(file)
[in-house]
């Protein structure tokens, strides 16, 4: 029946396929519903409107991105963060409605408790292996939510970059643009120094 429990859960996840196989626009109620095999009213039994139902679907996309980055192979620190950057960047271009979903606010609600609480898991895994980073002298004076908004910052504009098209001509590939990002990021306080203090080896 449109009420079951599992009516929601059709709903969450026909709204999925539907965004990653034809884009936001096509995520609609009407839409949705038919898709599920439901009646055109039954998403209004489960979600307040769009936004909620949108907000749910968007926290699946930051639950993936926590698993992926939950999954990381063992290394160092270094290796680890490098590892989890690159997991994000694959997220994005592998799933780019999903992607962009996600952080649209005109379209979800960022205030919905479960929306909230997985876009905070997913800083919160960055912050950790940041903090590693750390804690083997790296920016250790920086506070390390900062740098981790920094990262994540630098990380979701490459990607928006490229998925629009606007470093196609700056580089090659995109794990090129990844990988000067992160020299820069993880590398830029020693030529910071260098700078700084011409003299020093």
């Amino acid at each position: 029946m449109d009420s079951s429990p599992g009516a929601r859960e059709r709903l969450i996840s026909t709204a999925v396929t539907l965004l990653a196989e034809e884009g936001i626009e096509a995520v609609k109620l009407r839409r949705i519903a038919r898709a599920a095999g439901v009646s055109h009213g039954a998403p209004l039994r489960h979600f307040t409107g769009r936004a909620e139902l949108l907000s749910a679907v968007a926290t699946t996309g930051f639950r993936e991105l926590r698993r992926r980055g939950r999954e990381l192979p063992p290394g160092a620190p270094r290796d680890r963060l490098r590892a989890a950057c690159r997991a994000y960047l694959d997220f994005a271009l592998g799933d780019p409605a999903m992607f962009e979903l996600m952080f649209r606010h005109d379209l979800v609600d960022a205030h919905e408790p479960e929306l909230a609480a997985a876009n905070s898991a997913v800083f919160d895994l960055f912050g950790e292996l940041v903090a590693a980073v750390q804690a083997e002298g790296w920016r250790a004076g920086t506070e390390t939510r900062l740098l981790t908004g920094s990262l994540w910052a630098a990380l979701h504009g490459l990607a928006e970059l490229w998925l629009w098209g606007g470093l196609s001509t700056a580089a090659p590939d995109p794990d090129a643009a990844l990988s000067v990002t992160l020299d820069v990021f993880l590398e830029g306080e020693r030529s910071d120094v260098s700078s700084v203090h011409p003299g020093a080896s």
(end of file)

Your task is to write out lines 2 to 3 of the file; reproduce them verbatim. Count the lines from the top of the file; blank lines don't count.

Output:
């Protein structure tokens, strides 16, 4: 029946396929519903409107991105963060409605408790292996939510970059643009120094 429990859960996840196989626009109620095999009213039994139902679907996309980055192979620190950057960047271009979903606010609600609480898991895994980073002298004076908004910052504009098209001509590939990002990021306080203090080896 449109009420079951599992009516929601059709709903969450026909709204999925539907965004990653034809884009936001096509995520609609009407839409949705038919898709599920439901009646055109039954998403209004489960979600307040769009936004909620949108907000749910968007926290699946930051639950993936926590698993992926939950999954990381063992290394160092270094290796680890490098590892989890690159997991994000694959997220994005592998799933780019999903992607962009996600952080649209005109379209979800960022205030919905479960929306909230997985876009905070997913800083919160960055912050950790940041903090590693750390804690083997790296920016250790920086506070390390900062740098981790920094990262994540630098990380979701490459990607928006490229998925629009606007470093196609700056580089090659995109794990090129990844990988000067992160020299820069993880590398830029020693030529910071260098700078700084011409003299020093």
């Amino acid at each position: 029946m449109d009420s079951s429990p599992g009516a929601r859960e059709r709903l969450i996840s026909t709204a999925v396929t539907l965004l990653a196989e034809e884009g936001i626009e096509a995520v609609k109620l009407r839409r949705i519903a038919r898709a599920a095999g439901v009646s055109h009213g039954a998403p209004l039994r489960h979600f307040t409107g769009r936004a909620e139902l949108l907000s749910a679907v968007a926290t699946t996309g930051f639950r993936e991105l926590r698993r992926r980055g939950r999954e990381l192979p063992p290394g160092a620190p270094r290796d680890r963060l490098r590892a989890a950057c690159r997991a994000y960047l694959d997220f994005a271009l592998g799933d780019p409605a999903m992607f962009e979903l996600m952080f649209r606010h005109d379209l979800v609600d960022a205030h919905e408790p479960e929306l909230a609480a997985a876009n905070s898991a997913v800083f919160d895994l960055f912050g950790e292996l940041v903090a590693a980073v750390q804690a083997e002298g790296w920016r250790a004076g920086t506070e390390t939510r900062l740098l981790t908004g920094s990262l994540w910052a630098a990380l979701h504009g490459l990607a928006e970059l490229w998925l629009w098209g606007g470093l196609s001509t700056a580089a090659p590939d995109p794990d090129a643009a990844l990988s000067v990002t992160l020299d820069v990021f993880l590398e830029g306080e020693r030529s910071d120094v260098s700078s700084v203090h011409p003299g020093a080896s």